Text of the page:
You don’t always see impact players coming
If you take a look at a lot of championship baseball teams, you almost always find the blue collar, over-achiever guy on the 25-man roster someplace.
These guys were not first-round picks. They did not arrive on your favorite team’s roster in a blockbuster trade or for someone you had even heard of but there is almost always one of these guys on a winning team.
I’ll give you a great example from Seattle Mariners history. The Mariners sent the guy known in those days as “Digger” to the New York Yankees. Digger was a 1B/DH type of guy for the M’s who had an average glove at best.
With the bat, he had just a .239 career batting average with 123 homers in 11 seasons, most of which were with the Mariners.
Digger, as he was known on the field, was actually Ken Phelps, and the player who came back to the M’s in exchange for Phelps in that fateful July summer of 1988 was none other than future Hall of Famer Jay Buhner, aka “the Bone”.
Buhner was 23 at the time and it took a few years, but he found his stroke and wound up hitting over 40 home runs for Seattle in three consecutive seasons. He was an All-Star and a co-face of the franchise alongside Ken Griffey Jr and Edgar Martinez.
No one could ever say they saw that coming, even Lou Piniella. Piniella was GM of the Yankees, quit, and later took over as manager after Billy Martin got fired a fifth time all while this trade went down.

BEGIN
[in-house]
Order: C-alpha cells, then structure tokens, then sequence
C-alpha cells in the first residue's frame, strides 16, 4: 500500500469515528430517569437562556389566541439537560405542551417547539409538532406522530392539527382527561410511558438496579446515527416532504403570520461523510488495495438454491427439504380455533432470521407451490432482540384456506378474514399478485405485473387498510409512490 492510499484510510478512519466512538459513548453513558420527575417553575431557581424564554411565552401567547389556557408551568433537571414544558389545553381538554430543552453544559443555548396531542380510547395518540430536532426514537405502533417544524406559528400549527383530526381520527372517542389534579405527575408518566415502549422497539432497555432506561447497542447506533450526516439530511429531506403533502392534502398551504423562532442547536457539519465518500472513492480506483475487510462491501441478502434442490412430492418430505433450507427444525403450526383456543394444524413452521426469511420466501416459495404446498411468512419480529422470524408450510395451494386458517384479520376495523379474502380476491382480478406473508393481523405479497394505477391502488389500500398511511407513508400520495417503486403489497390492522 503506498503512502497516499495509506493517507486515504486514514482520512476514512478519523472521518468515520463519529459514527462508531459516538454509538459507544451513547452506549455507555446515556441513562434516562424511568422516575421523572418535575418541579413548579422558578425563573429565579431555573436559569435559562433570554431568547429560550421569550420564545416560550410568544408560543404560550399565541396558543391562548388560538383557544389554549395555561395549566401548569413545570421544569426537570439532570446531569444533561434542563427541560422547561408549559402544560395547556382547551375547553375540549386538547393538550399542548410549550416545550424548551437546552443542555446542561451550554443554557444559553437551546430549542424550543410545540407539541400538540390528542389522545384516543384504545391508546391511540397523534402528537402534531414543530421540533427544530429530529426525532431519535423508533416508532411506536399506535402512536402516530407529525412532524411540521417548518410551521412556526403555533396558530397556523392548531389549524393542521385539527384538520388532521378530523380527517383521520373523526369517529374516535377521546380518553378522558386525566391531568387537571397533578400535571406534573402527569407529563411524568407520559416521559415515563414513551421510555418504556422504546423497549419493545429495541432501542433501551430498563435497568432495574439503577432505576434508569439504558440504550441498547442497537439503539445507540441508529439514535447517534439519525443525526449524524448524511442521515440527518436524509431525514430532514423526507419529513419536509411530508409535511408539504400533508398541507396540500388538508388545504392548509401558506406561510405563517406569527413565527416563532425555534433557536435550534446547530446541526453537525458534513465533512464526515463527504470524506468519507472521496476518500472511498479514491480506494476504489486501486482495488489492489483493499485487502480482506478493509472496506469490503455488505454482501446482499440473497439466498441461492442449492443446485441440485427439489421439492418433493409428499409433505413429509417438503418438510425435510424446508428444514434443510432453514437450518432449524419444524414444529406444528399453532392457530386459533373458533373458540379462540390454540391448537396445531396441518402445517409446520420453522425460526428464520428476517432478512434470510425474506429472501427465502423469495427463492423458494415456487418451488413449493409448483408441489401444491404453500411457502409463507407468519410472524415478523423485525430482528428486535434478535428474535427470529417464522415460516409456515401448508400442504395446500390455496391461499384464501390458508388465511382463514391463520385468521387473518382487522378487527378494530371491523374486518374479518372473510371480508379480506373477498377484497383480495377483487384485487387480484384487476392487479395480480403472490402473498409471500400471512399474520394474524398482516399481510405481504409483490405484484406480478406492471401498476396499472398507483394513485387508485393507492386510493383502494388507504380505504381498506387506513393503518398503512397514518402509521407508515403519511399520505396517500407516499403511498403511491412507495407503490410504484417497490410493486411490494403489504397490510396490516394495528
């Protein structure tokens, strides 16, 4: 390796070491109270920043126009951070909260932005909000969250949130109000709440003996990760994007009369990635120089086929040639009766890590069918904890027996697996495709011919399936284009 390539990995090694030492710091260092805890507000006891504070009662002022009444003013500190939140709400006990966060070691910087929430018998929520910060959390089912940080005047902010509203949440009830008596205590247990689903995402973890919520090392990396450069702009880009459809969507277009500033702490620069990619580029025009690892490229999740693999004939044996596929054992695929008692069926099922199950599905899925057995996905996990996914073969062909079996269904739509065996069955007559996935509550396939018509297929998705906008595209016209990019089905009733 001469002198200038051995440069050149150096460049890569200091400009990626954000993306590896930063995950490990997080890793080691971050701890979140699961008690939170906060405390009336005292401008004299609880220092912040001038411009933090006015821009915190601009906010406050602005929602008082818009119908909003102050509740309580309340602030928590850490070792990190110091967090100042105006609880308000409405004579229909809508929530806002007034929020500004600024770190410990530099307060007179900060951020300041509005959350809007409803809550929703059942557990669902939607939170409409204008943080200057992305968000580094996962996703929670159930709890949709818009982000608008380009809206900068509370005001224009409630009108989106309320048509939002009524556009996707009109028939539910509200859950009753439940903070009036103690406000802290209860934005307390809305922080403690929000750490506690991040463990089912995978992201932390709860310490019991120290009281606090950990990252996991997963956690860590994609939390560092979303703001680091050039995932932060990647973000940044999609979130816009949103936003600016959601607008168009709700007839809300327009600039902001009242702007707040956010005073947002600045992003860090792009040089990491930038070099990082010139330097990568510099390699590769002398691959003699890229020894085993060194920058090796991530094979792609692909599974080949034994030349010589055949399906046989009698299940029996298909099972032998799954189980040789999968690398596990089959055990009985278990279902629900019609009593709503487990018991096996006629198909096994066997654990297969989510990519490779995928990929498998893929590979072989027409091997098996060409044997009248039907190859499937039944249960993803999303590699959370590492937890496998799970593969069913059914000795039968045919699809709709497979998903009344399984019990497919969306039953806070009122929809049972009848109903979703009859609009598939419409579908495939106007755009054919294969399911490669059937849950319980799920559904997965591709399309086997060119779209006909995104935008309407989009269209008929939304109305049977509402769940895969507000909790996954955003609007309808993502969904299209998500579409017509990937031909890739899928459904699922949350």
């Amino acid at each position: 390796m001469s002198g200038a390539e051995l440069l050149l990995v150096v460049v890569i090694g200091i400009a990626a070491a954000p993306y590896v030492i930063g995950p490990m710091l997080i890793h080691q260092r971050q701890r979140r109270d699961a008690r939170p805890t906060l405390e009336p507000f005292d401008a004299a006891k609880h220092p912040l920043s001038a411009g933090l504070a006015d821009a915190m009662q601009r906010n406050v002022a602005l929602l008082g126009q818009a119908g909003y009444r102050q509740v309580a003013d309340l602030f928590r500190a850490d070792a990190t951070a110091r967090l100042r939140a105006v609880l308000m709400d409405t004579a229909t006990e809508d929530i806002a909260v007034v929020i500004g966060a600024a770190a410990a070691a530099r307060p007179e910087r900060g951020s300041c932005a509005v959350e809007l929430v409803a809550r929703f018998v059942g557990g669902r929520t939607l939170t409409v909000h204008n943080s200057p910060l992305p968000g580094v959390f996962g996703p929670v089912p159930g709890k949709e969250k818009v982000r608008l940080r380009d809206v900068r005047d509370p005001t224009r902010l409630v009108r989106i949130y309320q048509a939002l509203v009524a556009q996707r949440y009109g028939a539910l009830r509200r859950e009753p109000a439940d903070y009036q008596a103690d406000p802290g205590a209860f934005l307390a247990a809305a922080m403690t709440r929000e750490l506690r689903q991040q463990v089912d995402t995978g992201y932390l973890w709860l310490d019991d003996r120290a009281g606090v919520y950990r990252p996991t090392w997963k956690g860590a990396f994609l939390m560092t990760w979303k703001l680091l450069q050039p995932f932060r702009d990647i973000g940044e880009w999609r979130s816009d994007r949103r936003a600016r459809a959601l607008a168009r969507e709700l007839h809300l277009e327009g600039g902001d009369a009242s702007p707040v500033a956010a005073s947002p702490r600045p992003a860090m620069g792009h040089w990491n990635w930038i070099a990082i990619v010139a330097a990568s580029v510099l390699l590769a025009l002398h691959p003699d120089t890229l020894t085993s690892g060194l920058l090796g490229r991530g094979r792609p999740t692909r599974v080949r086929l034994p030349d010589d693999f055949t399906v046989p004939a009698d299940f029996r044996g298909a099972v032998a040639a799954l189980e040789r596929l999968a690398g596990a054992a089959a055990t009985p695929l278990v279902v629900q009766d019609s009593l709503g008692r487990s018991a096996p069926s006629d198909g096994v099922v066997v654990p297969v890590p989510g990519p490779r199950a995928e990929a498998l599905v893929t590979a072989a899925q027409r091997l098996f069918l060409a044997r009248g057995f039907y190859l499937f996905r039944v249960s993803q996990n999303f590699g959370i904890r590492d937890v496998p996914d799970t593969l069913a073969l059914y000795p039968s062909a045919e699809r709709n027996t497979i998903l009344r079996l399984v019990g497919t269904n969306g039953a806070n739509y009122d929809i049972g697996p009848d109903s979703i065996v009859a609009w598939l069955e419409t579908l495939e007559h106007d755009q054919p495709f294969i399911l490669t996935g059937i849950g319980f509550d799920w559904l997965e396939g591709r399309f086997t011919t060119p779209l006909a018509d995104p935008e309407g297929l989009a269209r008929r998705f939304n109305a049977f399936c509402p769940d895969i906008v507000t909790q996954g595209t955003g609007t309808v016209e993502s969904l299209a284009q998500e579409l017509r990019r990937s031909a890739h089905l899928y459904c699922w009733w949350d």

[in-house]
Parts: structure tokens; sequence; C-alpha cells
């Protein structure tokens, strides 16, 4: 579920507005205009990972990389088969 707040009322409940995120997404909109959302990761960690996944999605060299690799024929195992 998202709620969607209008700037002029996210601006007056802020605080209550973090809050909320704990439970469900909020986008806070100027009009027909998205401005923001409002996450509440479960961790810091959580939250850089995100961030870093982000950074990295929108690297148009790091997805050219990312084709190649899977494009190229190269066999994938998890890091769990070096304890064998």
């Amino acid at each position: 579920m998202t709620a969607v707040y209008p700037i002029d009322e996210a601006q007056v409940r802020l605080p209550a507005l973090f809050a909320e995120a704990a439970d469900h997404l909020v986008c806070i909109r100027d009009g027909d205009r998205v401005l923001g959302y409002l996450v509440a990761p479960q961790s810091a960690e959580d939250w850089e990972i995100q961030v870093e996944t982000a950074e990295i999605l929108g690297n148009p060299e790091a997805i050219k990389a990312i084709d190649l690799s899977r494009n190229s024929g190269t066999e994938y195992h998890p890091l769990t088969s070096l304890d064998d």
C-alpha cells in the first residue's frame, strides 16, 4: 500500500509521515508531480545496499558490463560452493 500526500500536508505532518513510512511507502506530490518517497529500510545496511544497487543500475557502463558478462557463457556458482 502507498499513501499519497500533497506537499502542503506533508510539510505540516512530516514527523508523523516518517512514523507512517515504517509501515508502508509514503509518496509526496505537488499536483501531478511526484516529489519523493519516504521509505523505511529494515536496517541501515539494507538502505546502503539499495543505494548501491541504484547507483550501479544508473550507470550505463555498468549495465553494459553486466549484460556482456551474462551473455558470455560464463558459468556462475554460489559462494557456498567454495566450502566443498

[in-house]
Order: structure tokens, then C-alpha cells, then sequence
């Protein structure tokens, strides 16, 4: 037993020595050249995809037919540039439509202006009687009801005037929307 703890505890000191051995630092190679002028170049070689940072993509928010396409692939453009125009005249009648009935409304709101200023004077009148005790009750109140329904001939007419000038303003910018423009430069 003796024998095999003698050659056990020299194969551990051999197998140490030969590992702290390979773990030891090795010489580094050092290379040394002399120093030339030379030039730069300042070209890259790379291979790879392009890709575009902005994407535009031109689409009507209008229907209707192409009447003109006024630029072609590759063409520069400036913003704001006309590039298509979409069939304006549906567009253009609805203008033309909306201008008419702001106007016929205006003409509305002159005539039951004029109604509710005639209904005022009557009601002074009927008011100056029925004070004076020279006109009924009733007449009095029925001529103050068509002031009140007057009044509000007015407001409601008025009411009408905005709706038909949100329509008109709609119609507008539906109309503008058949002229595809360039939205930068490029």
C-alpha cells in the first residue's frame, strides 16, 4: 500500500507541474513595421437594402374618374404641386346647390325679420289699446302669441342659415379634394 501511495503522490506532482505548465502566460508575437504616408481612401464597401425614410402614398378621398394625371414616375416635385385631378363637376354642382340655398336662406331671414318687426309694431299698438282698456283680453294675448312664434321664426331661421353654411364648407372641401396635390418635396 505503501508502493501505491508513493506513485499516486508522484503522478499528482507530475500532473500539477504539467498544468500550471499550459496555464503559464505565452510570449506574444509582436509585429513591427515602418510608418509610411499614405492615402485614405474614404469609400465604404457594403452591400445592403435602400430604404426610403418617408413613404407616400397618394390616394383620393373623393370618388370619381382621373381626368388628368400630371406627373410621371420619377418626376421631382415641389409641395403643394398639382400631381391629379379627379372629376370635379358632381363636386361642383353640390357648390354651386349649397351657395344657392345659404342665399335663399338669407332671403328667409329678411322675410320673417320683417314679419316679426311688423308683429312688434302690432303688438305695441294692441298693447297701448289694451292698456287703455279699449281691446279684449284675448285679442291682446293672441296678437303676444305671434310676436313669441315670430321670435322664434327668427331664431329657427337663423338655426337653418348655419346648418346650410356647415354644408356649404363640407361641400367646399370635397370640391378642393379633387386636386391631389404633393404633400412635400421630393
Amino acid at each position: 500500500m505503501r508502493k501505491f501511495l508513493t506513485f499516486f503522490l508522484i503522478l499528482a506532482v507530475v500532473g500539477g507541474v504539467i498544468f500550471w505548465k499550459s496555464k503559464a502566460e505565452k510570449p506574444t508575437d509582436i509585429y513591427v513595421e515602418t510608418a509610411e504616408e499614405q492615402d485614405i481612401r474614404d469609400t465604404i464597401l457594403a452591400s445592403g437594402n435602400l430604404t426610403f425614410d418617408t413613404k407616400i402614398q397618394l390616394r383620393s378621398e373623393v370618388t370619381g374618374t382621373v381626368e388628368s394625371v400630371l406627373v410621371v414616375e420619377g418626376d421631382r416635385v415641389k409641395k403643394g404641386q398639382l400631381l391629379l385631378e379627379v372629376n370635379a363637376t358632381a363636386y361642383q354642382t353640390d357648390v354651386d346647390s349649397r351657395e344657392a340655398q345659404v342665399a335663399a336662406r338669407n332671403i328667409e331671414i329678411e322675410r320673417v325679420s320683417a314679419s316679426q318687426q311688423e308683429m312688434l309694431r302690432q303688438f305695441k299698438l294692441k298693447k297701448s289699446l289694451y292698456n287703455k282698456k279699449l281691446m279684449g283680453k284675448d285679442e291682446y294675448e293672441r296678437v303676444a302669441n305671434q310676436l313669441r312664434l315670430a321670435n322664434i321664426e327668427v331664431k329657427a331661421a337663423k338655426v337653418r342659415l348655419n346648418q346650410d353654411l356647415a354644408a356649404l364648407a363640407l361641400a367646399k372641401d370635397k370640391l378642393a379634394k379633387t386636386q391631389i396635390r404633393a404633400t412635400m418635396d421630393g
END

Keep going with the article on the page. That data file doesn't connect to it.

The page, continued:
But enough story telling. Here are some names you likely don’t know that could wind up being house hold names for the M’s.
Cole Gillespie is a 29-year-old local boy coming home of sorts. He played standout ball for Oregon State and calls his hometown Portland, Ore. He’s a former third-round pick in 2006 by the Brewers.
Gillespie is an outfielder who has been kicked around baseball for a number of years but only has managed to play in 78 games. In those games he’s batted .225 with three homers and 20 RBIs.
Gillespie has the tools, but he’s never been able to put it all together in professional baseball. Could he be a late bloomer, not unlike guys like Buhner and Edgar. It’s a great story just waiting to happen. Local boy returns to the Northwest to shine with the M’s.
Gillespie is going to get a serious look this spring. He has signed a minor league deal this week with the M’s with a big-league spring training invite.
Almonte was acquired by the Mariners during the last offseason from the Yankees in exchange for righty reliever Shawn Kelley. After hitting .276 with the AA Yankees affiliate in Trenton, Almonte kept improving with the bat and hit .300 while splitting time with M’s AA and AAA clubs.
Almonte had a cup of coffee with the M’s big league club late last year after the AAA season wrapped up. He appeared in 25 games and batted .267 with a couple of homers and nine RBIs.
In addition to the great, switch-hitting bat that seems to continue to develop in Almonte you have to love this guy on defense. He has a supreme glove, great speed and can play any position you want in the outfield.
His great speed also shows up on the base paths, as he has stolen over 200 bases in his young professional career.
The Mariners trade away an average player to the Yankees in exchange for a future All-Star outfielder… the story has a familiar ring to it, don’t you think?